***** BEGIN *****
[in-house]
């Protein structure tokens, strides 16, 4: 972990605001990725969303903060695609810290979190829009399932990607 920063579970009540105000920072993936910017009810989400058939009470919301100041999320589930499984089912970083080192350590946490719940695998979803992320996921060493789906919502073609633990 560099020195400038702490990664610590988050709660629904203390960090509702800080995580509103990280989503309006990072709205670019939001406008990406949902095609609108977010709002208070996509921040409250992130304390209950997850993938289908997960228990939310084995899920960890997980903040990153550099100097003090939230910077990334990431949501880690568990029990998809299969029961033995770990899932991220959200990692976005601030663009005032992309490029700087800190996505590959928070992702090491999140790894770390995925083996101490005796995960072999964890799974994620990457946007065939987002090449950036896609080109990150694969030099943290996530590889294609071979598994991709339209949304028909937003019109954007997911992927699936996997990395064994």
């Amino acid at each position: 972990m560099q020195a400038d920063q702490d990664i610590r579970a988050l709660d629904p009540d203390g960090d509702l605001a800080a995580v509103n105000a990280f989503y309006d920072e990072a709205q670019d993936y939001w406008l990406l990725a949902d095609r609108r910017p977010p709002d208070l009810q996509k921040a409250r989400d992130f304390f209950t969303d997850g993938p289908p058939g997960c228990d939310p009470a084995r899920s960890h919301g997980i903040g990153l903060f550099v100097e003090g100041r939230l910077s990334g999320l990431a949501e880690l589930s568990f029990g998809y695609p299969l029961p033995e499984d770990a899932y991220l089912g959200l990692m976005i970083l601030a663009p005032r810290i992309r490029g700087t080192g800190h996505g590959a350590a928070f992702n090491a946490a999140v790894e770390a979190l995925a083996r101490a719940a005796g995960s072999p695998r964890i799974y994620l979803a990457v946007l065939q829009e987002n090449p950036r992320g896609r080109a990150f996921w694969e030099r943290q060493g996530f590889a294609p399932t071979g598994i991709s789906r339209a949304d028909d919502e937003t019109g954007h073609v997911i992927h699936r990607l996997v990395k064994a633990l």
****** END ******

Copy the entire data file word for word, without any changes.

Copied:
[in-house]
């Protein structure tokens, strides 16, 4: 972990605001990725969303903060695609810290979190829009399932990607 920063579970009540105000920072993936910017009810989400058939009470919301100041999320589930499984089912970083080192350590946490719940695998979803992320996921060493789906919502073609633990 560099020195400038702490990664610590988050709660629904203390960090509702800080995580509103990280989503309006990072709205670019939001406008990406949902095609609108977010709002208070996509921040409250992130304390209950997850993938289908997960228990939310084995899920960890997980903040990153550099100097003090939230910077990334990431949501880690568990029990998809299969029961033995770990899932991220959200990692976005601030663009005032992309490029700087800190996505590959928070992702090491999140790894770390995925083996101490005796995960072999964890799974994620990457946007065939987002090449950036896609080109990150694969030099943290996530590889294609071979598994991709339209949304028909937003019109954007997911992927699936996997990395064994």
């Amino acid at each position: 972990m560099q020195a400038d920063q702490d990664i610590r579970a988050l709660d629904p009540d203390g960090d509702l605001a800080a995580v509103n105000a990280f989503y309006d920072e990072a709205q670019d993936y939001w406008l990406l990725a949902d095609r609108r910017p977010p709002d208070l009810q996509k921040a409250r989400d992130f304390f209950t969303d997850g993938p289908p058939g997960c228990d939310p009470a084995r899920s960890h919301g997980i903040g990153l903060f550099v100097e003090g100041r939230l910077s990334g999320l990431a949501e880690l589930s568990f029990g998809y695609p299969l029961p033995e499984d770990a899932y991220l089912g959200l990692m976005i970083l601030a663009p005032r810290i992309r490029g700087t080192g800190h996505g590959a350590a928070f992702n090491a946490a999140v790894e770390a979190l995925a083996r101490a719940a005796g995960s072999p695998r964890i799974y994620l979803a990457v946007l065939q829009e987002n090449p950036r992320g896609r080109a990150f996921w694969e030099r943290q060493g996530f590889a294609p399932t071979g598994i991709s789906r339209a949304d028909d919502e937003t019109g954007h073609v997911i992927h699936r990607l996997v990395k064994a633990l």